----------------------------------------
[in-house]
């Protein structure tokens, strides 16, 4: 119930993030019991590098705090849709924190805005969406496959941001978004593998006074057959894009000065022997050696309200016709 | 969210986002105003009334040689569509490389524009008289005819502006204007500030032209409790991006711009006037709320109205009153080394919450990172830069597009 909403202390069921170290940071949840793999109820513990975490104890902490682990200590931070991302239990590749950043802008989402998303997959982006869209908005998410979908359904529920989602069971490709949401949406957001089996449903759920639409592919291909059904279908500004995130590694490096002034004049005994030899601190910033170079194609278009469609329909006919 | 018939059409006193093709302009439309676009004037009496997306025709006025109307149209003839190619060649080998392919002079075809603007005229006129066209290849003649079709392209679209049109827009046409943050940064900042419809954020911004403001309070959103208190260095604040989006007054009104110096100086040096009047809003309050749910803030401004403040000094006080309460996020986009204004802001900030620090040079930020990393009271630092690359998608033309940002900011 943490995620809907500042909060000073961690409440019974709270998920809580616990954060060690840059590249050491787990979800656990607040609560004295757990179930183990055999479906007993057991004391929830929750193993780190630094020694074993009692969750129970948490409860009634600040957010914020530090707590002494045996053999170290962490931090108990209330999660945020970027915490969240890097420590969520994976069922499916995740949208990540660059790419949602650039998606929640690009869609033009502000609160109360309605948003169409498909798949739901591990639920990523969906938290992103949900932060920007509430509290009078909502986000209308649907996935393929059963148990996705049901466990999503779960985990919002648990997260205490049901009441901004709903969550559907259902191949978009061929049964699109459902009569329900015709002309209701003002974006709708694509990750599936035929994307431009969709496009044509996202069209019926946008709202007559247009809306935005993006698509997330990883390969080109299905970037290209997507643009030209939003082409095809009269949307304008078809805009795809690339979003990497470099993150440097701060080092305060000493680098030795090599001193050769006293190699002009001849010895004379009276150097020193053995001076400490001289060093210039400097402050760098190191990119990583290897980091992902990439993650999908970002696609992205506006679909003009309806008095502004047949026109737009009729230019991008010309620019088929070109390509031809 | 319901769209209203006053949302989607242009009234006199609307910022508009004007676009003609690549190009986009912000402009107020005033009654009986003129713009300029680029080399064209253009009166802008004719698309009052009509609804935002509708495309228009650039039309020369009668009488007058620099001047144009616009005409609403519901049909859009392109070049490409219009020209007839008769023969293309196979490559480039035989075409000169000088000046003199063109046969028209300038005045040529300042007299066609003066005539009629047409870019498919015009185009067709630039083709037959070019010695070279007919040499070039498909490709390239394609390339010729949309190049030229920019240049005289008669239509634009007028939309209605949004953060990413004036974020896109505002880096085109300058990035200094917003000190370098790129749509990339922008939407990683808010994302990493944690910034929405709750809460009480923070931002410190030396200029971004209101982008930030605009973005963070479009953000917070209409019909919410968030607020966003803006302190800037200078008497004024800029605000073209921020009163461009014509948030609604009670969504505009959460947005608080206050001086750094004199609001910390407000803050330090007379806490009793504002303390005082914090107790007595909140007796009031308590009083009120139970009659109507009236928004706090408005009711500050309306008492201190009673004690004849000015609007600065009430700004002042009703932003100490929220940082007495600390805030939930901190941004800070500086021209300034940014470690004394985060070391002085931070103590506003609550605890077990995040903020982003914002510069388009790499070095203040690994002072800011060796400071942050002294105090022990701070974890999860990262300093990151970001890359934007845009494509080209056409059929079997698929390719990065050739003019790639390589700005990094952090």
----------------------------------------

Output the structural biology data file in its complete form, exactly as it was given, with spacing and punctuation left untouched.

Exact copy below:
[in-house]
């Protein structure tokens, strides 16, 4: 119930993030019991590098705090849709924190805005969406496959941001978004593998006074057959894009000065022997050696309200016709 | 969210986002105003009334040689569509490389524009008289005819502006204007500030032209409790991006711009006037709320109205009153080394919450990172830069597009 909403202390069921170290940071949840793999109820513990975490104890902490682990200590931070991302239990590749950043802008989402998303997959982006869209908005998410979908359904529920989602069971490709949401949406957001089996449903759920639409592919291909059904279908500004995130590694490096002034004049005994030899601190910033170079194609278009469609329909006919 | 018939059409006193093709302009439309676009004037009496997306025709006025109307149209003839190619060649080998392919002079075809603007005229006129066209290849003649079709392209679209049109827009046409943050940064900042419809954020911004403001309070959103208190260095604040989006007054009104110096100086040096009047809003309050749910803030401004403040000094006080309460996020986009204004802001900030620090040079930020990393009271630092690359998608033309940002900011 943490995620809907500042909060000073961690409440019974709270998920809580616990954060060690840059590249050491787990979800656990607040609560004295757990179930183990055999479906007993057991004391929830929750193993780190630094020694074993009692969750129970948490409860009634600040957010914020530090707590002494045996053999170290962490931090108990209330999660945020970027915490969240890097420590969520994976069922499916995740949208990540660059790419949602650039998606929640690009869609033009502000609160109360309605948003169409498909798949739901591990639920990523969906938290992103949900932060920007509430509290009078909502986000209308649907996935393929059963148990996705049901466990999503779960985990919002648990997260205490049901009441901004709903969550559907259902191949978009061929049964699109459902009569329900015709002309209701003002974006709708694509990750599936035929994307431009969709496009044509996202069209019926946008709202007559247009809306935005993006698509997330990883390969080109299905970037290209997507643009030209939003082409095809009269949307304008078809805009795809690339979003990497470099993150440097701060080092305060000493680098030795090599001193050769006293190699002009001849010895004379009276150097020193053995001076400490001289060093210039400097402050760098190191990119990583290897980091992902990439993650999908970002696609992205506006679909003009309806008095502004047949026109737009009729230019991008010309620019088929070109390509031809 | 319901769209209203006053949302989607242009009234006199609307910022508009004007676009003609690549190009986009912000402009107020005033009654009986003129713009300029680029080399064209253009009166802008004719698309009052009509609804935002509708495309228009650039039309020369009668009488007058620099001047144009616009005409609403519901049909859009392109070049490409219009020209007839008769023969293309196979490559480039035989075409000169000088000046003199063109046969028209300038005045040529300042007299066609003066005539009629047409870019498919015009185009067709630039083709037959070019010695070279007919040499070039498909490709390239394609390339010729949309190049030229920019240049005289008669239509634009007028939309209605949004953060990413004036974020896109505002880096085109300058990035200094917003000190370098790129749509990339922008939407990683808010994302990493944690910034929405709750809460009480923070931002410190030396200029971004209101982008930030605009973005963070479009953000917070209409019909919410968030607020966003803006302190800037200078008497004024800029605000073209921020009163461009014509948030609604009670969504505009959460947005608080206050001086750094004199609001910390407000803050330090007379806490009793504002303390005082914090107790007595909140007796009031308590009083009120139970009659109507009236928004706090408005009711500050309306008492201190009673004690004849000015609007600065009430700004002042009703932003100490929220940082007495600390805030939930901190941004800070500086021209300034940014470690004394985060070391002085931070103590506003609550605890077990995040903020982003914002510069388009790499070095203040690994002072800011060796400071942050002294105090022990701070974890999860990262300093990151970001890359934007845009494509080209056409059929079997698929390719990065050739003019790639390589700005990094952090």